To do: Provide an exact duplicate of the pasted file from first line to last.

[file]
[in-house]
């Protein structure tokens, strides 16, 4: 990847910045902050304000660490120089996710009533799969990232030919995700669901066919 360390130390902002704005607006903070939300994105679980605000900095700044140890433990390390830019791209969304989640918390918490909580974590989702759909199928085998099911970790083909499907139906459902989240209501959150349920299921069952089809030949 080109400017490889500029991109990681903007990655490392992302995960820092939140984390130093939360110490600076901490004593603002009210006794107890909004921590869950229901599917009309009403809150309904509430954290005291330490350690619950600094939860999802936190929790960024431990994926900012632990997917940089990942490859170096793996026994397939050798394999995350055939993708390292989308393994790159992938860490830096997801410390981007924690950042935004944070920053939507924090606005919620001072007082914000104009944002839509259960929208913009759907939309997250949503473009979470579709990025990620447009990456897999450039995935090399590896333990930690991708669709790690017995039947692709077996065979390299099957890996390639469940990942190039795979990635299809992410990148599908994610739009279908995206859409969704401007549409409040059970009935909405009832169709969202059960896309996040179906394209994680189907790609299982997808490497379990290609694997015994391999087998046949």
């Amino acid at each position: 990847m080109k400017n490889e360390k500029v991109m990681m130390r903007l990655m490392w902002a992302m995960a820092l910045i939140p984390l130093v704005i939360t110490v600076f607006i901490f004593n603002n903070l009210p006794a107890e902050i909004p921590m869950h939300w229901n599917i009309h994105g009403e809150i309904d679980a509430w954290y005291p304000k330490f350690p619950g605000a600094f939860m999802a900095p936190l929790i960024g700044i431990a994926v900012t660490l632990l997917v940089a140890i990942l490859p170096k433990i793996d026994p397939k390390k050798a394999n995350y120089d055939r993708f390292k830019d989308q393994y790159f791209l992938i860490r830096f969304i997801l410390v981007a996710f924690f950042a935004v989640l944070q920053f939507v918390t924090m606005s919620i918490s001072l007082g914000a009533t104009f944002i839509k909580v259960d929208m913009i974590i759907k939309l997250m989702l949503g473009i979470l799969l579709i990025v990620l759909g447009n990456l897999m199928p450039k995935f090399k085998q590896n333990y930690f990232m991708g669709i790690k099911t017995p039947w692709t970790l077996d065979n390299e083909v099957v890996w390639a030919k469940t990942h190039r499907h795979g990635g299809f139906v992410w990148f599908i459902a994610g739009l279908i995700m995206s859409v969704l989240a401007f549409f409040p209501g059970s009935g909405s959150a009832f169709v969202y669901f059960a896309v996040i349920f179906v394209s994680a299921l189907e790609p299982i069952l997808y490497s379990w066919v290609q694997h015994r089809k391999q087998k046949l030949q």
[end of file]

[in-house]
């Protein structure tokens, strides 16, 4: 990847910045902050304000660490120089996710009533799969990232030919995700669901066919 360390130390902002704005607006903070939300994105679980605000900095700044140890433990390390830019791209969304989640918390918490909580974590989702759909199928085998099911970790083909499907139906459902989240209501959150349920299921069952089809030949 080109400017490889500029991109990681903007990655490392992302995960820092939140984390130093939360110490600076901490004593603002009210006794107890909004921590869950229901599917009309009403809150309904509430954290005291330490350690619950600094939860999802936190929790960024431990994926900012632990997917940089990942490859170096793996026994397939050798394999995350055939993708390292989308393994790159992938860490830096997801410390981007924690950042935004944070920053939507924090606005919620001072007082914000104009944002839509259960929208913009759907939309997250949503473009979470579709990025990620447009990456897999450039995935090399590896333990930690991708669709790690017995039947692709077996065979390299099957890996390639469940990942190039795979990635299809992410990148599908994610739009279908995206859409969704401007549409409040059970009935909405009832169709969202059960896309996040179906394209994680189907790609299982997808490497379990290609694997015994391999087998046949």
């Amino acid at each position: 990847m080109k400017n490889e360390k500029v991109m990681m130390r903007l990655m490392w902002a992302m995960a820092l910045i939140p984390l130093v704005i939360t110490v600076f607006i901490f004593n603002n903070l009210p006794a107890e902050i909004p921590m869950h939300w229901n599917i009309h994105g009403e809150i309904d679980a509430w954290y005291p304000k330490f350690p619950g605000a600094f939860m999802a900095p936190l929790i960024g700044i431990a994926v900012t660490l632990l997917v940089a140890i990942l490859p170096k433990i793996d026994p397939k390390k050798a394999n995350y120089d055939r993708f390292k830019d989308q393994y790159f791209l992938i860490r830096f969304i997801l410390v981007a996710f924690f950042a935004v989640l944070q920053f939507v918390t924090m606005s919620i918490s001072l007082g914000a009533t104009f944002i839509k909580v259960d929208m913009i974590i759907k939309l997250m989702l949503g473009i979470l799969l579709i990025v990620l759909g447009n990456l897999m199928p450039k995935f090399k085998q590896n333990y930690f990232m991708g669709i790690k099911t017995p039947w692709t970790l077996d065979n390299e083909v099957v890996w390639a030919k469940t990942h190039r499907h795979g990635g299809f139906v992410w990148f599908i459902a994610g739009l279908i995700m995206s859409v969704l989240a401007f549409f409040p209501g059970s009935g909405s959150a009832f169709v969202y669901f059960a896309v996040i349920f179906v394209s994680a299921l189907e790609p299982i069952l997808y490497s379990w066919v290609q694997h015994r089809k391999q087998k046949l030949q």